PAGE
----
“(My friends) were always there for me when everything was going on,” he said. “I took that last month off school because it was too hard to be around people at that time.

"Every single one of them reached out and said, ‘Hey, I know you’re going through a rough time.’ It really helped to hear that and get out of the house.”

Vasquez also was a standout on the football field. The family connection between Vasquez and Lawrence athletic director John Guillean goes back to the senior’s youth.

“I was girls basketball coach, so I coached his sisters,” Guillean said. “I remember him when he was pretty young. I knew the family pretty well. I knew his dad. He was pretty supportive and was there for everything.”

Vasquez said that freshman year experience has made him appreciate every day, and he gives the following advice: “Every time you’re wrestling, it could be your last time on the mat or last time on the field. Treat every game and every match as if it’s going to be your last. If you’re committed to the sport, take every chance you have to help your team be successful.”

Gribler has known Vasquez since he was in seventh grade and, as also the school’s varsity baseball coach, will work with Vasquez one more time with the senior planning to add baseball as his spring sport.

“When we talk about Tiger Pride, Austin’s a kid that you can put his face right on the logo. His work ethic is just unbelievable,” Gribler said. “Everything he does is with a smile. He could be having the worst day of his life, and he’d still have a smile on his face. He pushes through. It’s tough to do and amazing to see.”

The coach – who also starred at Lawrence as an athlete – noted the small community’s ability to rally around Vasquez and his family. Lawrence has about 150 students in the high school.

“It goes beyond sports,” Gribler said. “Austin knows when he needs something he can always reach out and we’ll have his back, we’ll have his family’s back. It’s not so much about winning as it is about the kids.”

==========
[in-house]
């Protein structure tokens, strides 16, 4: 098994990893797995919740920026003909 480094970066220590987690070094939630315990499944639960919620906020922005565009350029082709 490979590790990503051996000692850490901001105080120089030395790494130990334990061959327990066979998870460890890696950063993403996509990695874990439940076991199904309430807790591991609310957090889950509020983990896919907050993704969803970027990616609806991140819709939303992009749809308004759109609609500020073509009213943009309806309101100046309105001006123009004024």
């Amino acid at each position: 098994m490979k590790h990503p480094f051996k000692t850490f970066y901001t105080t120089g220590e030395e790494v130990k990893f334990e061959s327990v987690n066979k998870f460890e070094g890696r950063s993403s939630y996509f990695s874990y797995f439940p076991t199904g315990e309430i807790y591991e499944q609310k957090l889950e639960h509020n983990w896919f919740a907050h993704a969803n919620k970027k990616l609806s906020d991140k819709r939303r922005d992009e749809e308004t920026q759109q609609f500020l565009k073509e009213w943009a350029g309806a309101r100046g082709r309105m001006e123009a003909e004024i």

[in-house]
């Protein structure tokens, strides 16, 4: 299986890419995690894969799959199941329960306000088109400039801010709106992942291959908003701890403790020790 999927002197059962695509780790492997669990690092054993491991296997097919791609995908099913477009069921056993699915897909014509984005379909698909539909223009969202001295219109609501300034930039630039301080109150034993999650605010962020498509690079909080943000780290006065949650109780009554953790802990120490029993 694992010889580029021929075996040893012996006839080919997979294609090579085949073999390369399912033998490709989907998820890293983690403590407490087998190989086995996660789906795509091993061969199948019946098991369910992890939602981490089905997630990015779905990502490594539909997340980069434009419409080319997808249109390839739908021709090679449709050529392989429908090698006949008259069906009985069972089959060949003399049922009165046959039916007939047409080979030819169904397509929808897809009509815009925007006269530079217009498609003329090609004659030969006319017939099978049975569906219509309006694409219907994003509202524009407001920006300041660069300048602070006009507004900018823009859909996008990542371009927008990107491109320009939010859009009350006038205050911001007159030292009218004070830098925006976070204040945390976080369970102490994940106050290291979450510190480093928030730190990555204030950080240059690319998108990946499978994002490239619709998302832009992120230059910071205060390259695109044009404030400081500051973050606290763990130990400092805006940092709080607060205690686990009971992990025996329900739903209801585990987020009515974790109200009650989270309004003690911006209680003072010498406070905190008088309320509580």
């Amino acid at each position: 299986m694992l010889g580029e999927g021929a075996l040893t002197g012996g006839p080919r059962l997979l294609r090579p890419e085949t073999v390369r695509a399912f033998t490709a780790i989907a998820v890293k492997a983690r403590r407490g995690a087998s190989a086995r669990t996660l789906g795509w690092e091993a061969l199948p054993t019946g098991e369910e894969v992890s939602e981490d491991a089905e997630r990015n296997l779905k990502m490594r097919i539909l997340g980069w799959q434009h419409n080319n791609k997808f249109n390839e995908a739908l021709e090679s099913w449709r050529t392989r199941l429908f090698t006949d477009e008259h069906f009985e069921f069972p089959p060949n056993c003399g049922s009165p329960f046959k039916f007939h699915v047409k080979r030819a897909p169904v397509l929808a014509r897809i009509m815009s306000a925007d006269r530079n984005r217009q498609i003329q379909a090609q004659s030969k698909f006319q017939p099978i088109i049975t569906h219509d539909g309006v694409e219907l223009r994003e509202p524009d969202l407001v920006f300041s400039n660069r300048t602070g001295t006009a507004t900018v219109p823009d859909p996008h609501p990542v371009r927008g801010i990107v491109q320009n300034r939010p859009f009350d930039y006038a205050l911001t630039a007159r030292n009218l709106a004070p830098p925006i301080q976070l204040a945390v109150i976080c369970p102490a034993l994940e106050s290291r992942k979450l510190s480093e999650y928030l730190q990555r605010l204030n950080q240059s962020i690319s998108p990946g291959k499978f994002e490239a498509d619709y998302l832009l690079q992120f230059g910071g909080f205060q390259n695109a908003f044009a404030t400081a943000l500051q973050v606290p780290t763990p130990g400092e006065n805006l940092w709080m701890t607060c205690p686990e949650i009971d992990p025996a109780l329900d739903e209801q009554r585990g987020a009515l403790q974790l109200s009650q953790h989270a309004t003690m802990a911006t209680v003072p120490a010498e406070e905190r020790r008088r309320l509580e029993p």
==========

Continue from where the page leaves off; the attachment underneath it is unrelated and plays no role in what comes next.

Vasquez is already looking ahead to life after high school. He attends morning courses at Van Buren Tech, studying welding, and returns to the high school for afternoon classes. 

“I’d like to either work on the pipeline as a pipeline welder or be a lineman,” he said, adding, “possibly college. I would like to wrestle in college, but let’s see how this year goes.

“I’m ready to get out, but it’s going to be hard to leave this all behind.”

Pam ShebestPam Shebest served as a sportswriter at the Kalamazoo Gazette from 1985-2009 after 11 years part-time with the Gazette while teaching French and English at White Pigeon High School. She can be reached at [email protected] with story ideas for Calhoun, Kalamazoo and Van Buren counties.

PHOTOS (Top) Lawrence senior Andrew Vasquez, right, wrestles against Hartford this season. (2) Vasquez works on gaining the advantage in a match against Mendon. (3) From left: Lawrence wrestling coach Henry Payne, athletic director John Guillean and football and baseball coach Derek Gribler. (4) Vasquez also was a standout on the football field. (Wrestling and football photos courtesy of the Lawrence athletic department. Headshots by Pam Shebest.)